The crucial secret revealed by Sri Ramana: the only means to subdue our mind permanently

A friend wrote to me recently asking in Tamil:

பகவான் அருளியபடி ஆத்ம விசாரம் செய்ய நாம் ‘நான்’ என்னும் எண்ணத்தின் மீது கவனம் செலுத்த வேண்டும் என பல புத்தகங்களில் கூறப்படுகிறது. ஆனால் ‘நான் யார்?’ என்ற கட்டுரையிலோ, மனம் எப்போதும் ஓர் ஸ்தூலத்தையே பற்றி இருக்கும் எனவும், மனமென்பது ‘நான்’ என்னும் எண்ணமே எனவும் குறிப்பிடப்பட்டிருக்கிறது. இது உண்மை எனில், அந்த எண்ணத்தை ஸ்தூலத்திலிருந்து எவ்வாறு தனியே பிரித்து அதன் மீது கவனம் செலுத்துதல் ஸாத்தியம் ஆகும்? இது அஸாத்தியம் என்பதால் ‘எண்ணங்கள் தோன்றும் இடம் எது?’ என கூர்ந்து கவனித்தலே விசார வழி என நான் நினைக்கிறேன்; பின்பற்றியும் வருகிறேன். இது சரியா?

which means:

In many books it is said that to do self-investigation (ātma-vicāra) as taught by Bhagavan we must direct our attention on the thought called ‘I’. But in the essay Nāṉ Yār? it is said that the mind exists by always clinging to a sthūlam [something gross], and that what is called mind is only the thought called ‘I’. If this is true, is it possible to separate that thought in any way from the sthūlam and to direct attention towards it [that thought]? Since this is impossible, I think that keenly observing ‘what is the place where thoughts rise?’ alone is the path of vicāra; I am also following [this]. Is this correct?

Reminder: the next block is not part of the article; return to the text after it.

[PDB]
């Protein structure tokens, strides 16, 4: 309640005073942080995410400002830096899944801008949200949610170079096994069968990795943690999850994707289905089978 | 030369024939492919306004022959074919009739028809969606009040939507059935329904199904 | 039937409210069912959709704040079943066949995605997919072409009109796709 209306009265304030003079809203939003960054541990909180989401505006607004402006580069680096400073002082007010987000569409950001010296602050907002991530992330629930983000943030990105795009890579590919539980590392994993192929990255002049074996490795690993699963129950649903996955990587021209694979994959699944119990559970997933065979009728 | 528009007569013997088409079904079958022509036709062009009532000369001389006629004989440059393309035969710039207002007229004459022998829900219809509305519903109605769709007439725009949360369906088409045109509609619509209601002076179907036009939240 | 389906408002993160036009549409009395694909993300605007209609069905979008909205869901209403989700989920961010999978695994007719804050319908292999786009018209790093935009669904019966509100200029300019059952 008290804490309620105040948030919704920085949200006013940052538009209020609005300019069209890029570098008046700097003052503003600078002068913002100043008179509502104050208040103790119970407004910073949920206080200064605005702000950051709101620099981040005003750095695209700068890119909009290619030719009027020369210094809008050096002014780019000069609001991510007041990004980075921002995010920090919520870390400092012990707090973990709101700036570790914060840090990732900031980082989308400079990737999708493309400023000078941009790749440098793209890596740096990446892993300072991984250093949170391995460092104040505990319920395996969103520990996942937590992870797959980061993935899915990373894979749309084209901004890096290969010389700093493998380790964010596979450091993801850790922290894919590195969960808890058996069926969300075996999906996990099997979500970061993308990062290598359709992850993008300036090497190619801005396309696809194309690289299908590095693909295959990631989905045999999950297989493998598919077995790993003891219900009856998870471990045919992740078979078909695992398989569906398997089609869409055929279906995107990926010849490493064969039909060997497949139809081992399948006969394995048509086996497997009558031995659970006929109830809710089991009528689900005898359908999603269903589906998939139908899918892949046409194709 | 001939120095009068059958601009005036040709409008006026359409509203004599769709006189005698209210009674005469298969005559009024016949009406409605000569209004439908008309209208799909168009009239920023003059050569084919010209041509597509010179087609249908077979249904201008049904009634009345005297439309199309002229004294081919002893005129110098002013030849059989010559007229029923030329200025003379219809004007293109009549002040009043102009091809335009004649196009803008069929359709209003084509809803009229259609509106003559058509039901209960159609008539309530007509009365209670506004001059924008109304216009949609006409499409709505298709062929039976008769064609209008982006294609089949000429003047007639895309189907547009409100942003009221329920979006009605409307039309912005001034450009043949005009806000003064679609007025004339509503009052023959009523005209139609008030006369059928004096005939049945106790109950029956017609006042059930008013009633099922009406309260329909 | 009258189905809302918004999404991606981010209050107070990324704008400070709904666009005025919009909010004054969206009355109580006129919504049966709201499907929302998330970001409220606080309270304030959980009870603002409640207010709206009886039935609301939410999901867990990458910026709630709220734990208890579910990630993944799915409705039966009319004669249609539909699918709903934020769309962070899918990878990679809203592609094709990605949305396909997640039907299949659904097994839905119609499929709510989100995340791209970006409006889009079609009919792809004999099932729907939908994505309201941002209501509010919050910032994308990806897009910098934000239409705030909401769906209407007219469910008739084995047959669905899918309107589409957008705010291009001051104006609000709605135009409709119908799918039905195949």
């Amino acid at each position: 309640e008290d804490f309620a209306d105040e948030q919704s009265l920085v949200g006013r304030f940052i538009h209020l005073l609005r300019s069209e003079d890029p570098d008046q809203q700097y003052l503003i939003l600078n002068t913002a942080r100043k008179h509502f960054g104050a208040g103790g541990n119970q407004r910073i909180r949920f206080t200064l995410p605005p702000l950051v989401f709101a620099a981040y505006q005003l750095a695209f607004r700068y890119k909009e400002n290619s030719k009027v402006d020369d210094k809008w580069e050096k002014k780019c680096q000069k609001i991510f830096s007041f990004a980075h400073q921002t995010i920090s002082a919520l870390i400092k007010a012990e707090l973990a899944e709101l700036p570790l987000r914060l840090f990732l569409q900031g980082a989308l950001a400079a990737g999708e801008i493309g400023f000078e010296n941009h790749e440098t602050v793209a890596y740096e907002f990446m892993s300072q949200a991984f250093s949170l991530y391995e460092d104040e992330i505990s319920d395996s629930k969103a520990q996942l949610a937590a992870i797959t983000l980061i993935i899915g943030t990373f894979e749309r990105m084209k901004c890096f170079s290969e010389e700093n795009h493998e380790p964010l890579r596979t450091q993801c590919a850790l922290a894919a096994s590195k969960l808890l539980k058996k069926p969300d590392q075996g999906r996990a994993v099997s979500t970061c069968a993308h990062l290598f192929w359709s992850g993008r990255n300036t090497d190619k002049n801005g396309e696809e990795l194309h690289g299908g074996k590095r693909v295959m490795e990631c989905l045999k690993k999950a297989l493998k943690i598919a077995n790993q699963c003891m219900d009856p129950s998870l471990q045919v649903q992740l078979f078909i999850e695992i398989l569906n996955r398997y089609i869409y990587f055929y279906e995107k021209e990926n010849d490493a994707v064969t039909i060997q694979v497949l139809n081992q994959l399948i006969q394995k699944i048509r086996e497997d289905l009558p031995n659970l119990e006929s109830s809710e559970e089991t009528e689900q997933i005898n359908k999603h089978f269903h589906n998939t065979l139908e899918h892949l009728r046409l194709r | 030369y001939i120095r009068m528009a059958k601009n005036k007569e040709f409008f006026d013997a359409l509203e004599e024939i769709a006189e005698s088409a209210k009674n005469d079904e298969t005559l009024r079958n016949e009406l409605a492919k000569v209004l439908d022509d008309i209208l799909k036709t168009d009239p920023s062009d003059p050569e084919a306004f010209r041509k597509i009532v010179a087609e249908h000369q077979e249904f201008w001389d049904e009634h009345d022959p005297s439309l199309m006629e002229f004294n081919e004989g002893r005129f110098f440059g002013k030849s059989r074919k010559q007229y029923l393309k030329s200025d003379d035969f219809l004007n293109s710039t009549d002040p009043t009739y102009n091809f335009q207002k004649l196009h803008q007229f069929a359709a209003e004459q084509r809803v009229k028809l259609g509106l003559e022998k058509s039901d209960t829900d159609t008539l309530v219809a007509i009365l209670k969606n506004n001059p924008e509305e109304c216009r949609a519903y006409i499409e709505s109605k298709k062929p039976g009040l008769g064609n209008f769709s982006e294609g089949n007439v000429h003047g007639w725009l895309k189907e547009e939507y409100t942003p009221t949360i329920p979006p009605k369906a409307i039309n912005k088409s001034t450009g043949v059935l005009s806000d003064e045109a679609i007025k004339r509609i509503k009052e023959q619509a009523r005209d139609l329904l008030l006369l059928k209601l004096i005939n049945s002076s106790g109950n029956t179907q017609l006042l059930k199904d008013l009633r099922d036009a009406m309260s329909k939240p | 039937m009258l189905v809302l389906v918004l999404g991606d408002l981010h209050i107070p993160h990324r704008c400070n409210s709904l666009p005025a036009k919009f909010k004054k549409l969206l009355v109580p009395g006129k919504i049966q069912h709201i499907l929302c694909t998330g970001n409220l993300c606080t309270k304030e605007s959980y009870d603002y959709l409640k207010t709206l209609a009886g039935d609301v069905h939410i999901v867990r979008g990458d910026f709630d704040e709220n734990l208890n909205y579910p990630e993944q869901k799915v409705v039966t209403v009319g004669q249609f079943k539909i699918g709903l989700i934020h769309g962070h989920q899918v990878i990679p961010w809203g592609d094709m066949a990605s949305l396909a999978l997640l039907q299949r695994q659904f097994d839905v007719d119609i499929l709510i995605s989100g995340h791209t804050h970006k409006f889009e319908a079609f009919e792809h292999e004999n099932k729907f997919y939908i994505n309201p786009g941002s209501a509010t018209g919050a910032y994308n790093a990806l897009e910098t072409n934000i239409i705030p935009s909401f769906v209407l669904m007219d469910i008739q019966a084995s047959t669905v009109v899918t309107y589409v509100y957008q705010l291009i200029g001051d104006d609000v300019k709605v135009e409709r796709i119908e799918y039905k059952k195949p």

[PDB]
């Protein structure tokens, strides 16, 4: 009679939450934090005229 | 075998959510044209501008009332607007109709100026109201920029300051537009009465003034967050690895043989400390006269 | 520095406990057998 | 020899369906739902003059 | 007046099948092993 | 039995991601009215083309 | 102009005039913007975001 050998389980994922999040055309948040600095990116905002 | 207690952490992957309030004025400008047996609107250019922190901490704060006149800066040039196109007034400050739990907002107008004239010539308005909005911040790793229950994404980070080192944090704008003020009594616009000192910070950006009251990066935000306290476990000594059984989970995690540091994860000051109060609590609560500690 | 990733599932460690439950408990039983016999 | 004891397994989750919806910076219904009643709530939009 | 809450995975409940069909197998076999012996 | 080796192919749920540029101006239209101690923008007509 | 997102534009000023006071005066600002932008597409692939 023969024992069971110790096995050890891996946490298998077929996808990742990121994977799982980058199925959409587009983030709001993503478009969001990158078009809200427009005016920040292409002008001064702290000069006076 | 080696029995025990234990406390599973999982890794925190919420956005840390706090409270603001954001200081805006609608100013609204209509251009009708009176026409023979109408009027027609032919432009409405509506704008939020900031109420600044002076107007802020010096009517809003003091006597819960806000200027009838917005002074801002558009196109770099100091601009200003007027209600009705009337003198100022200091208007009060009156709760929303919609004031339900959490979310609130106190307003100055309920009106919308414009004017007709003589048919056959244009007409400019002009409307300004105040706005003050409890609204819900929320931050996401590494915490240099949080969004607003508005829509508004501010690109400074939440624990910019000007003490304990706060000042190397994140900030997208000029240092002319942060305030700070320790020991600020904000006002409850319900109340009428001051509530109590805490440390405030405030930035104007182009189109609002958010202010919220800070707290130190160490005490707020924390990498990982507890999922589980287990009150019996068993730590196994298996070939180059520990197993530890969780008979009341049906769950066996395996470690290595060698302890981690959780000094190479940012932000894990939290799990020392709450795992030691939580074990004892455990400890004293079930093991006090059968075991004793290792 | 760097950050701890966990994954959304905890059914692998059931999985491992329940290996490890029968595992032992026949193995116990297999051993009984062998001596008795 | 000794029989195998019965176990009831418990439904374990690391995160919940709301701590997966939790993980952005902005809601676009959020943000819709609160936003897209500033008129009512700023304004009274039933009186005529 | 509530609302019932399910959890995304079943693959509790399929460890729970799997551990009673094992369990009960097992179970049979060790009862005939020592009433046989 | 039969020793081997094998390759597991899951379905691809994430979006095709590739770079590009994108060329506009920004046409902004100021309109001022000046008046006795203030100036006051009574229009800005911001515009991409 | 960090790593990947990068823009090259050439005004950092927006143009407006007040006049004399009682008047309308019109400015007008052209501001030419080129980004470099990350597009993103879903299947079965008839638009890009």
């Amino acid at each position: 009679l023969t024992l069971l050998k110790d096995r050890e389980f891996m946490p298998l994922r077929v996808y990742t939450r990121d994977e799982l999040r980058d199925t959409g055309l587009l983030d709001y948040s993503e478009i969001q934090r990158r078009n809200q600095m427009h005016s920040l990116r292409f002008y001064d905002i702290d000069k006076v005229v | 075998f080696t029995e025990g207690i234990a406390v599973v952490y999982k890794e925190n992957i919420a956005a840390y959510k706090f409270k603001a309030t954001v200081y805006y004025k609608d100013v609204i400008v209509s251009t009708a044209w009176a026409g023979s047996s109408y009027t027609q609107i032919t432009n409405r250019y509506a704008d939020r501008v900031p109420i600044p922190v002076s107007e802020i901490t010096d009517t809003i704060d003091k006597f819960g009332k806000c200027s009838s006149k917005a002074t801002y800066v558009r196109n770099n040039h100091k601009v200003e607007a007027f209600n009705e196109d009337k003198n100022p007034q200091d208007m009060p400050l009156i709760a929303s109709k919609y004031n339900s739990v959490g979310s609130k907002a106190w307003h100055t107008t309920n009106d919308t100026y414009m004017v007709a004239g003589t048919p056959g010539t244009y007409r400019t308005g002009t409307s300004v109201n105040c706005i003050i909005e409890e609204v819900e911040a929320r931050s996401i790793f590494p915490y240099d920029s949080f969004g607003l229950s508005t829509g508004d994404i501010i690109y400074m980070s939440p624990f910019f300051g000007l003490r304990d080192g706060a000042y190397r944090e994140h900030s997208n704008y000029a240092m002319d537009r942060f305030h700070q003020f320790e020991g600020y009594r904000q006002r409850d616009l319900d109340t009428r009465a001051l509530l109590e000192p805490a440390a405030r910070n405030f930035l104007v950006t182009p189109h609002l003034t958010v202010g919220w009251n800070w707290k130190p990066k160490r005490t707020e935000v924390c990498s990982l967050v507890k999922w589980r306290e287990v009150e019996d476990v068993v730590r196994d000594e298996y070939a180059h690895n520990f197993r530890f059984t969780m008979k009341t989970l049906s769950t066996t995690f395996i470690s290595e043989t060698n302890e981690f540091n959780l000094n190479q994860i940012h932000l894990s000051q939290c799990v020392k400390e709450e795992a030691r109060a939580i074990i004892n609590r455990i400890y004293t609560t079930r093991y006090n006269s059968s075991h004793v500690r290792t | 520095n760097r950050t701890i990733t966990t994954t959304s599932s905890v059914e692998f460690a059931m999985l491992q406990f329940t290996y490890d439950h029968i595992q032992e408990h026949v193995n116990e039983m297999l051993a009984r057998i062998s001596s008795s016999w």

The following is adapted from the reply I wrote (partly in Tamil but mostly in English):

The two statements from நான் யார்? (Nāṉ Yār?: Who am I?) that you refer to are both certainly true, but the inference you draw from them, namely ‘இது அஸாத்தியம்’ (idu asādhyam), ‘this is impossible’, is incorrect. When Bhagavan says in the fourth paragraph of Nāṉ Yār?, ‘மனம் எப்போதும் ஒரு ஸ்தூலத்தை யனுசரித்தே நிற்கும்; தனியாய் நில்லாது’ (maṉam eppōdum oru sthūlattai y-aṉusarittē niṟkum; taṉiyāy nillādu), which means, ‘The mind stands only by always going after [attending and thereby attaching itself to] something gross [something other than ‘I’]; solitarily it does not stand’, what we should infer is that the mind will subside when it does not have anything other than itself to cling to (that is, to attend to), and that it will therefore subside only when it tries to attend to itself alone. This is why Bhagavan also says in the sixth, eighth and sixteenth paragraphs of Nāṉ Yār?:

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